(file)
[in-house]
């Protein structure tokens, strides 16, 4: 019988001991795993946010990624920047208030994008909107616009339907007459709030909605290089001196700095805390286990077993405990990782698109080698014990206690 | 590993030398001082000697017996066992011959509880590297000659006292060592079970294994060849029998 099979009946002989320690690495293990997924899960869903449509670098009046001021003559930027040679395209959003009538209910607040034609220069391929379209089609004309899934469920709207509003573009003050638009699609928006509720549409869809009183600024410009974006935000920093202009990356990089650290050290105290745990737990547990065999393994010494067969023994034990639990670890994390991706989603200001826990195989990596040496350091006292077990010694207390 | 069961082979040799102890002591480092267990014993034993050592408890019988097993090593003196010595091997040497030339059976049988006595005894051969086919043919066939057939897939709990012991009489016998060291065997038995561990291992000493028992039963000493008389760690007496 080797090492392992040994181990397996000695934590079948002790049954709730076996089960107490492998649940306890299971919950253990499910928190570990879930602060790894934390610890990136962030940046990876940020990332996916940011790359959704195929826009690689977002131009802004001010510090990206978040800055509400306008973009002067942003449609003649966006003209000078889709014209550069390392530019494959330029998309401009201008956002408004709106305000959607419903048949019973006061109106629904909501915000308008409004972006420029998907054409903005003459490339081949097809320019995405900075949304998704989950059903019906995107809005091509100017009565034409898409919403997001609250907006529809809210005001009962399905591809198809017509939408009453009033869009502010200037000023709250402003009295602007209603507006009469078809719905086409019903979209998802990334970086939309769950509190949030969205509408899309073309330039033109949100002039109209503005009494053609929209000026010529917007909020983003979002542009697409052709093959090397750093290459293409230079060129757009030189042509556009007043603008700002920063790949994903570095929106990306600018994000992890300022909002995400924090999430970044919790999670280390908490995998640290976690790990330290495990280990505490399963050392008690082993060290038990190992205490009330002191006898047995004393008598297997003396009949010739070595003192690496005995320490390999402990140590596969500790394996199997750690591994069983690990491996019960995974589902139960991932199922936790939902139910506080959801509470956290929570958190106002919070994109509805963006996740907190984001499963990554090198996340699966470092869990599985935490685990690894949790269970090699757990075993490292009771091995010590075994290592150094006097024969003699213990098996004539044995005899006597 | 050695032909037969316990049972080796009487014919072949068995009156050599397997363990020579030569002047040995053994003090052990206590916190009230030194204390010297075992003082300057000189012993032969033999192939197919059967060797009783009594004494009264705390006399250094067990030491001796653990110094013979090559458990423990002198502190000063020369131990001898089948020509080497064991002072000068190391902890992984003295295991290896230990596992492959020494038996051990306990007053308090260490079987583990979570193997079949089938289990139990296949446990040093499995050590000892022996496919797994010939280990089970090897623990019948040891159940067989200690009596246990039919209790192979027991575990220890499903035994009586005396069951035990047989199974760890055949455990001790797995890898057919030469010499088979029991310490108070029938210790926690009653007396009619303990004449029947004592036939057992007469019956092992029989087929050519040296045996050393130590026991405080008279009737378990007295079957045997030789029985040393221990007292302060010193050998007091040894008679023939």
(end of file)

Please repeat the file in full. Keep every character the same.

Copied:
[in-house]
């Protein structure tokens, strides 16, 4: 019988001991795993946010990624920047208030994008909107616009339907007459709030909605290089001196700095805390286990077993405990990782698109080698014990206690 | 590993030398001082000697017996066992011959509880590297000659006292060592079970294994060849029998 099979009946002989320690690495293990997924899960869903449509670098009046001021003559930027040679395209959003009538209910607040034609220069391929379209089609004309899934469920709207509003573009003050638009699609928006509720549409869809009183600024410009974006935000920093202009990356990089650290050290105290745990737990547990065999393994010494067969023994034990639990670890994390991706989603200001826990195989990596040496350091006292077990010694207390 | 069961082979040799102890002591480092267990014993034993050592408890019988097993090593003196010595091997040497030339059976049988006595005894051969086919043919066939057939897939709990012991009489016998060291065997038995561990291992000493028992039963000493008389760690007496 080797090492392992040994181990397996000695934590079948002790049954709730076996089960107490492998649940306890299971919950253990499910928190570990879930602060790894934390610890990136962030940046990876940020990332996916940011790359959704195929826009690689977002131009802004001010510090990206978040800055509400306008973009002067942003449609003649966006003209000078889709014209550069390392530019494959330029998309401009201008956002408004709106305000959607419903048949019973006061109106629904909501915000308008409004972006420029998907054409903005003459490339081949097809320019995405900075949304998704989950059903019906995107809005091509100017009565034409898409919403997001609250907006529809809210005001009962399905591809198809017509939408009453009033869009502010200037000023709250402003009295602007209603507006009469078809719905086409019903979209998802990334970086939309769950509190949030969205509408899309073309330039033109949100002039109209503005009494053609929209000026010529917007909020983003979002542009697409052709093959090397750093290459293409230079060129757009030189042509556009007043603008700002920063790949994903570095929106990306600018994000992890300022909002995400924090999430970044919790999670280390908490995998640290976690790990330290495990280990505490399963050392008690082993060290038990190992205490009330002191006898047995004393008598297997003396009949010739070595003192690496005995320490390999402990140590596969500790394996199997750690591994069983690990491996019960995974589902139960991932199922936790939902139910506080959801509470956290929570958190106002919070994109509805963006996740907190984001499963990554090198996340699966470092869990599985935490685990690894949790269970090699757990075993490292009771091995010590075994290592150094006097024969003699213990098996004539044995005899006597 | 050695032909037969316990049972080796009487014919072949068995009156050599397997363990020579030569002047040995053994003090052990206590916190009230030194204390010297075992003082300057000189012993032969033999192939197919059967060797009783009594004494009264705390006399250094067990030491001796653990110094013979090559458990423990002198502190000063020369131990001898089948020509080497064991002072000068190391902890992984003295295991290896230990596992492959020494038996051990306990007053308090260490079987583990979570193997079949089938289990139990296949446990040093499995050590000892022996496919797994010939280990089970090897623990019948040891159940067989200690009596246990039919209790192979027991575990220890499903035994009586005396069951035990047989199974760890055949455990001790797995890898057919030469010499088979029991310490108070029938210790926690009653007396009619303990004449029947004592036939057992007469019956092992029989087929050519040296045996050393130590026991405080008279009737378990007295079957045997030789029985040393221990007292302060010193050998007091040894008679023939």